I was winding down a four-hour library session yesterday when I accidentally found the first edition of Amereida I. Or to put it in the terms of the School of Valparaíso, the book irrupted into my presence. Curiosity led me to look at the shelf of other editions of Amereida I. Just as I was standing to leave I saw a book tucked into the gap between stacks. The cover was unlike anything I have ever seen from the School and it took me a while to make out the lettering. But once all the shapes came together, there it was: Amereida.
Since Amereida as a philosophy figures largely in my dissertation I have read this text inside and out. I’ve even translated it into English. Perhaps I was too wrapped up in the handy PDF edition to ever wonder about the other editions. Perhaps I assumed the images were the same. But like my seventh grade teacher used to say, “Assuming makes an ass out of you and me.” Kind of weird she said that to us all the time.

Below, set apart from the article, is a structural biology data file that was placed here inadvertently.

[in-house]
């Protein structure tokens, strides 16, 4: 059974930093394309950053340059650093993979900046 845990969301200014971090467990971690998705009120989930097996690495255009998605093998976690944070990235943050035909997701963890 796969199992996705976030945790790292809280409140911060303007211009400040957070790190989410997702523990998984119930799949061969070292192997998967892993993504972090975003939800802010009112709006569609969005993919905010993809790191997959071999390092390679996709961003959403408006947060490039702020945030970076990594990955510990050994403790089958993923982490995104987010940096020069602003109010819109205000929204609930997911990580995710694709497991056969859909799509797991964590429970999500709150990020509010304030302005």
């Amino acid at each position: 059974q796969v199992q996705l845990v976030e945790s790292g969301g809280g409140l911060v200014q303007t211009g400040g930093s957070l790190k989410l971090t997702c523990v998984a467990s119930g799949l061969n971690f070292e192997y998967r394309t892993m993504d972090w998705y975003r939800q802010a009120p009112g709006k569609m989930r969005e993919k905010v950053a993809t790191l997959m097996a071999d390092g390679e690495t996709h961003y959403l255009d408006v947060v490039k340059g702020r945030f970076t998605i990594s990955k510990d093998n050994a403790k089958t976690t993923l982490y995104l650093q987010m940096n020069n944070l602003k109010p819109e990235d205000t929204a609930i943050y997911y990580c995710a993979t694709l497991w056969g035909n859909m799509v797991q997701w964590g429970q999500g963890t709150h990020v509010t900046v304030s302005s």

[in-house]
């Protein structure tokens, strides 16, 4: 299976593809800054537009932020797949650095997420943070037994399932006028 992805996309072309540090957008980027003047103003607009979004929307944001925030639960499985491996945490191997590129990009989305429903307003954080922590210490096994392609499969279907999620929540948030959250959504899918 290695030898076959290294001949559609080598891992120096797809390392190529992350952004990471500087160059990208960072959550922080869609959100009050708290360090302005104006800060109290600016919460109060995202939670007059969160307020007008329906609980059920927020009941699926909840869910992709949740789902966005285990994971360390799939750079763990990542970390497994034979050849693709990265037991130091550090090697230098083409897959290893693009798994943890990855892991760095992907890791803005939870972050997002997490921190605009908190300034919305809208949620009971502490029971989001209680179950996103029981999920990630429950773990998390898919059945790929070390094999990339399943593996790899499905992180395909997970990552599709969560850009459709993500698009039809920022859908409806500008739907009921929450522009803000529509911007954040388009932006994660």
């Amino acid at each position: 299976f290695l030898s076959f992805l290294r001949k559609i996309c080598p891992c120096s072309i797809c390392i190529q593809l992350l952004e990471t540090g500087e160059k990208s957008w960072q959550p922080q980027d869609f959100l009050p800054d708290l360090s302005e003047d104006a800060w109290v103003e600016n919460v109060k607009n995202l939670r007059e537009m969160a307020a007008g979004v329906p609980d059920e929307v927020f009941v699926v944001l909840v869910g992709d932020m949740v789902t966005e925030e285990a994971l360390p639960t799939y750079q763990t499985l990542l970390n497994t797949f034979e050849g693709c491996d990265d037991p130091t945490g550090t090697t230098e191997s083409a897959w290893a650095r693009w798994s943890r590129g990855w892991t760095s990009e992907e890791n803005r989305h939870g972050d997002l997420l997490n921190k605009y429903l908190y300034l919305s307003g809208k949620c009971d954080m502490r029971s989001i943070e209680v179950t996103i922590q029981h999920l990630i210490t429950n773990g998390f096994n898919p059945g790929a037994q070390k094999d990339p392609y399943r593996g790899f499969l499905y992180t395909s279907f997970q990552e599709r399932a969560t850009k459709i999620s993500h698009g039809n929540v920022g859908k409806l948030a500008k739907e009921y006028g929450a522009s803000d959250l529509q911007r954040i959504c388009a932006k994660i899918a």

But I digress. The images are different! It’s something only someone working on this topic would notice, but it was a stunning breakthrough. The “Southern Cross on South America” is perhaps one of the most well-known images from the poem.In the 1967 edition the continent is not only slanted but it is off center, floating into the Pacific and dragging the Southern Cross constellation with it as it drifts away.
The discovery of the day was seeing this duo. Later editions present the pair in sequential order though, lo and behold, they were meant to appear as a diptych. A truly glorious way to end the poem.